To commemorate 40 years of Science & Technology Policy Fellowships, AAAS launched a 40 @ 40 initiative. Forty former fellows were selected from the more than 2,600 who have received fellowships.

Pearson was selected as the representative for the class of 1988-89. His biography and a short audio interview will be featured on the AAAS website, and he will be honored at a commemoration event on May 3.

The Science & Technology Policy Fellowships were created to provide scientists and engineers an opportunity to utilize their scientific knowledge and expertise to inform and support policy-makers.

LMC Lecturer Richards Awarded Fulbright

Paulette Richards, a former Brittain Fellow in the School of Literature, Media, and Communication and current lecturer with the Writing and Communication Program, has been awarded a Fulbright to teach in Senegal.

Richards will teach American and African American literature during the 2013-2014 academic year. Her courses and development of a literary salon will introduce Senegalese students to the black writers of the Nommo Literary Society, who met regularly in New Orleans from 1999-2005.

“Two thousand of the first three thousand Africans brought to the Louisiana colony came from Senegal, so in a sense I am returning the cultural legacy of New Orleans to its source,” said Richards.

Developing international understanding requires a commitment on the part of Fulbright grantees to establish open communication and long-term cooperative relationships. In that way, Fulbright recipients like Richards enrich the educational, political, economic, social, and cultural lives of countries around the world.

MOOCs: Rediscovering the Material World

T. Hugh Crawford, associate professor in the School of Literature, Media, and Communication, offers his thoughts on the development of Massive Online Open Courses (MOOCs). Photo courtesy Keith Negel for The Chronicle.

While I was hiking the Appalachian Trail this past summer, Georgia Tech, my home institution, announced its affiliation with Coursera and launched itself headlong into the MOOC world.

It occurred to me as I ambled down the trail that day that an intensely embodied experience like long-distance hiking seemed the opposite of long-­distance education. Hiking requires taking not only a careful equipment inventory, but also a constant inventory of your own body: checking hydration, sore muscles, arthritic knees, blisters, and an always-too-heavy pack.

I realized that to MOOC or not to MOOC was not really the question. The real issue was how brick-and-mortar institutions could embrace MOOCs while continuing to build on the strengths of local, capital-intensive pedagogical practices—actual in-the-flesh pedagogy in a world of Coursera.

In the months before this announcement, a Georgia Tech faculty panel had, as a result of a strategic-planning proc­ess, decided to focus on a number of undergraduate initiatives that included design pedagogy. Design, like MOOCs, is a hot pedagogical term these days. Once designating a fairly narrow set of material practices, design has come to embrace a broad range of activities, including interactive, game, and even lifestyle design.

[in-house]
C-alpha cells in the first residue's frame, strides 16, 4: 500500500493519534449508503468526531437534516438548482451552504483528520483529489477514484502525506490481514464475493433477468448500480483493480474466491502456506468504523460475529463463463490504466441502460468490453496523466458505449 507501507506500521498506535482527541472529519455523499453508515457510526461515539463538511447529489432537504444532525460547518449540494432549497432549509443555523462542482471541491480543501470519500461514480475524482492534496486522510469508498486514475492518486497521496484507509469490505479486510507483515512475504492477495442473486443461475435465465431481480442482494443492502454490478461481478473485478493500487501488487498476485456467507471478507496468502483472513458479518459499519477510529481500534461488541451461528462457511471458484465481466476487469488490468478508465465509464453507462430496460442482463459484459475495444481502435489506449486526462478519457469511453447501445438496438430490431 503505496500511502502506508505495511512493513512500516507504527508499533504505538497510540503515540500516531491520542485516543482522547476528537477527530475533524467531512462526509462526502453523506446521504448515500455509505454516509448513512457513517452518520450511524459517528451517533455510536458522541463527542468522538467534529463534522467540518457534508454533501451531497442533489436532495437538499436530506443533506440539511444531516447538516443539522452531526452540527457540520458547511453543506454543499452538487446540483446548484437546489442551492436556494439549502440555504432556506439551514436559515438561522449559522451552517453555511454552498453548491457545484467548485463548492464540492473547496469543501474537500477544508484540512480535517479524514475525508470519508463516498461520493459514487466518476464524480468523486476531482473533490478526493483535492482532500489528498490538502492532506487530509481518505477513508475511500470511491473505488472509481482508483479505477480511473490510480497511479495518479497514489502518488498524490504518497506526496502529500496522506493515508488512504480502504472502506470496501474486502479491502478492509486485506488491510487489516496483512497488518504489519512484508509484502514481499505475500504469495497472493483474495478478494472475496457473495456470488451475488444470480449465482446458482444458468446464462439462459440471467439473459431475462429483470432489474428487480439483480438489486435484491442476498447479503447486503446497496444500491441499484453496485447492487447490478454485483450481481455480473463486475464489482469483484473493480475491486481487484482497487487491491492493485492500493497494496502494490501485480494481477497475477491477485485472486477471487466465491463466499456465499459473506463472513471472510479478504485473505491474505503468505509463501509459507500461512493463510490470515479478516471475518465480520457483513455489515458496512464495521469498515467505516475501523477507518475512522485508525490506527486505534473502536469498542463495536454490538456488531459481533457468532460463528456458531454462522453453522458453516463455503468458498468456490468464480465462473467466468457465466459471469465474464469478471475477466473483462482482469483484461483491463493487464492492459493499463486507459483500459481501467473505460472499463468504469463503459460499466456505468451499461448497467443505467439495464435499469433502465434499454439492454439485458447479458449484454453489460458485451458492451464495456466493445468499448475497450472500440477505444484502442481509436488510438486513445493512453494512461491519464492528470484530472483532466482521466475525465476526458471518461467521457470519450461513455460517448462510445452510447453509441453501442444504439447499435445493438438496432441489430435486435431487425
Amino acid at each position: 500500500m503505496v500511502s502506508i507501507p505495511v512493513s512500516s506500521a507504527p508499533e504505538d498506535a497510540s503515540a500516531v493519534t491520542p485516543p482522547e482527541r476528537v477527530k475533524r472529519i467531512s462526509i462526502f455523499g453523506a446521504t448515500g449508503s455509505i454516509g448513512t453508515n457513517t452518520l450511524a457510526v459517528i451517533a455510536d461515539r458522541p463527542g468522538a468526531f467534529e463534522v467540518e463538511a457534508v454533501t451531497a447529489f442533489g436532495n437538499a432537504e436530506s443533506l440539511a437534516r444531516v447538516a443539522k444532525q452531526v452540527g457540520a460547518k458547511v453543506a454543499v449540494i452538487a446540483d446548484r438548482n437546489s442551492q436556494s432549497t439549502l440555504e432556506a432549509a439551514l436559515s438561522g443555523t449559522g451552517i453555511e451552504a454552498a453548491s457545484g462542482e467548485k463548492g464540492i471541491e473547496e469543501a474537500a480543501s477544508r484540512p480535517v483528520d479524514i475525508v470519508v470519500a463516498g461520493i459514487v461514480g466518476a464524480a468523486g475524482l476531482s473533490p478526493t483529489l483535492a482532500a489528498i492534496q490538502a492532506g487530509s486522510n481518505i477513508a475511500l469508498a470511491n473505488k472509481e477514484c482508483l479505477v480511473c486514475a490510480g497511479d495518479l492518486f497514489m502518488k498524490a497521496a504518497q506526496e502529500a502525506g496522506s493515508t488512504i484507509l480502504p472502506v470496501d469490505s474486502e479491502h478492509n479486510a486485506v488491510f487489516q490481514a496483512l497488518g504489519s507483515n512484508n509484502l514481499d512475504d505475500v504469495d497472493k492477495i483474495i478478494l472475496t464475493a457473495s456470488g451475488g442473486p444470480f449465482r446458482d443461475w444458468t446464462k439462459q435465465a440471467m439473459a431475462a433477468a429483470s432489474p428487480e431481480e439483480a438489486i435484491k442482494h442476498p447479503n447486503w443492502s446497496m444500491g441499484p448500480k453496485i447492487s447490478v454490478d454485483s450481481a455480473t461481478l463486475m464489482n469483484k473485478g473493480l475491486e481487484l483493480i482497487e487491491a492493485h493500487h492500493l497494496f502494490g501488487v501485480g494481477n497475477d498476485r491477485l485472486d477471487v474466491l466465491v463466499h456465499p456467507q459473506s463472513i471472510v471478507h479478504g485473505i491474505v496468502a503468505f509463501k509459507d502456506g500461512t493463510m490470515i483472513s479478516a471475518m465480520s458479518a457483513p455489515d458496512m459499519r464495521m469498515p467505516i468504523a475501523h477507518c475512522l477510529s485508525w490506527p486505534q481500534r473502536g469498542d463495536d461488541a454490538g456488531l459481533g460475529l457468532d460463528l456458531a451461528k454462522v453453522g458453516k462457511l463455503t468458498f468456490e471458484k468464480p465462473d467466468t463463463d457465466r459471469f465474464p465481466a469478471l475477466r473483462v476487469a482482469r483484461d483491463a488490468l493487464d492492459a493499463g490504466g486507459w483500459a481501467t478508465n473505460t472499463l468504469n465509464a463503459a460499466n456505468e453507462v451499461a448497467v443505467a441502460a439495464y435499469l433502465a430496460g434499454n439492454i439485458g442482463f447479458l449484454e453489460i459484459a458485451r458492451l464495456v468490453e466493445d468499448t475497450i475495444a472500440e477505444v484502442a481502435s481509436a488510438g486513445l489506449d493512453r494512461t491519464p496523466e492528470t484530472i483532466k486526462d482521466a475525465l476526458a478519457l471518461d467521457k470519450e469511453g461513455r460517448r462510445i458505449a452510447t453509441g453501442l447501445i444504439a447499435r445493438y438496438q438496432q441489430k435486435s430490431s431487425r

Although it does take advantage of the Internet to collaborate at a distance, most design practice involves small, tightly organized teams grappling not just with ideas but also with the physical materials necessary to execute them. So perhaps thinking about the use of design to teach—any subject, including literature—is a way to begin to understand what MOOCs might be missing.

In the fall of 2009, I taught an upper-level seminar on Thoreau. The students, who came from a broad range of disciplines, were asked to read Walden before the semester began, and on the first day I set them two tasks: to collectively timber-frame a replica of his house using only the tools he could have used (no power tools), and to document the process through text, video, and Web-based materials.

Although there are many renderings of Thoreau's famous house, no true plans for its construction exist—only the scattered passages in Thoreau's book, a drawing by his sister, and the conjecture of a number of scholars—so my students first had to design their frame. But before that, they had to understand timber-framing as a practice. And before that, they had to understand 19th-century hand tools and then borrow some axes to cut down some trees.

In other words, they had to develop a number of design skills, articulate a building plan (which would also deal with safety issues), form documentary strategies, and, ultimately, learn how to swing an ax and mortise a joint. We spent the next few months studying the history of building practices, reviewing literature on the relationship between cognition and tool use, and, of course, rereading Thoreau. We also spent a lot of time chopping, sawing, chiseling, and documenting, and we spent time learning that we needed to learn yet another set of skills. The semester ended, grades were assigned—and the work continued.